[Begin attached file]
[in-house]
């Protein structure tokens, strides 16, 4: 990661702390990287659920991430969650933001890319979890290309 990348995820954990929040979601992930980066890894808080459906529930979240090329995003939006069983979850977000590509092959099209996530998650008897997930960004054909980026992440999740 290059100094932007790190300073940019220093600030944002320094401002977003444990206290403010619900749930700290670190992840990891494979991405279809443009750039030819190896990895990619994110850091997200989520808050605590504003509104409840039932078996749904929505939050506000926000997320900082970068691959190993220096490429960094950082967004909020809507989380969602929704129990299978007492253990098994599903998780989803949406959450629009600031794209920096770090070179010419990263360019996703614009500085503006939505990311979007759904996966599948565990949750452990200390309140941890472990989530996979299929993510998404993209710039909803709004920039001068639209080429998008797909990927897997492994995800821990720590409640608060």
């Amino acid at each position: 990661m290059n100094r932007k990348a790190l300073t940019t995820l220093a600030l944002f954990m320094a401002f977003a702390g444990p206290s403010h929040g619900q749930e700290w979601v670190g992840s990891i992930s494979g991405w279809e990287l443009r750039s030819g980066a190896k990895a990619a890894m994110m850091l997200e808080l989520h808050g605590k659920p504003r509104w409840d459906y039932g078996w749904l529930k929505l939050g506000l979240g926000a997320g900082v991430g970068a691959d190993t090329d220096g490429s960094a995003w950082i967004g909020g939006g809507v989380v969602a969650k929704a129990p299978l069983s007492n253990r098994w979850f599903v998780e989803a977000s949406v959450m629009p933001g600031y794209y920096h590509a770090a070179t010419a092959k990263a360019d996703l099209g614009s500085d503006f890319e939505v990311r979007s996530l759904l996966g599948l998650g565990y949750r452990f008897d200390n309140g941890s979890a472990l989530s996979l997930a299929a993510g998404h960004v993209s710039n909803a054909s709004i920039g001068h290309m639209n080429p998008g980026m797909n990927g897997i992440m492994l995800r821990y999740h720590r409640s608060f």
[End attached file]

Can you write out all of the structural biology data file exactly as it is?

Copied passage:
[in-house]
């Protein structure tokens, strides 16, 4: 990661702390990287659920991430969650933001890319979890290309 990348995820954990929040979601992930980066890894808080459906529930979240090329995003939006069983979850977000590509092959099209996530998650008897997930960004054909980026992440999740 290059100094932007790190300073940019220093600030944002320094401002977003444990206290403010619900749930700290670190992840990891494979991405279809443009750039030819190896990895990619994110850091997200989520808050605590504003509104409840039932078996749904929505939050506000926000997320900082970068691959190993220096490429960094950082967004909020809507989380969602929704129990299978007492253990098994599903998780989803949406959450629009600031794209920096770090070179010419990263360019996703614009500085503006939505990311979007759904996966599948565990949750452990200390309140941890472990989530996979299929993510998404993209710039909803709004920039001068639209080429998008797909990927897997492994995800821990720590409640608060």
């Amino acid at each position: 990661m290059n100094r932007k990348a790190l300073t940019t995820l220093a600030l944002f954990m320094a401002f977003a702390g444990p206290s403010h929040g619900q749930e700290w979601v670190g992840s990891i992930s494979g991405w279809e990287l443009r750039s030819g980066a190896k990895a990619a890894m994110m850091l997200e808080l989520h808050g605590k659920p504003r509104w409840d459906y039932g078996w749904l529930k929505l939050g506000l979240g926000a997320g900082v991430g970068a691959d190993t090329d220096g490429s960094a995003w950082i967004g909020g939006g809507v989380v969602a969650k929704a129990p299978l069983s007492n253990r098994w979850f599903v998780e989803a977000s949406v959450m629009p933001g600031y794209y920096h590509a770090a070179t010419a092959k990263a360019d996703l099209g614009s500085d503006f890319e939505v990311r979007s996530l759904l996966g599948l998650g565990y949750r452990f008897d200390n309140g941890s979890a472990l989530s996979l997930a299929a993510g998404h960004v993209s710039n909803a054909s709004i920039g001068h290309m639209n080429p998008g980026m797909n990927g897997i992440m492994l995800r821990y999740h720590r409640s608060f």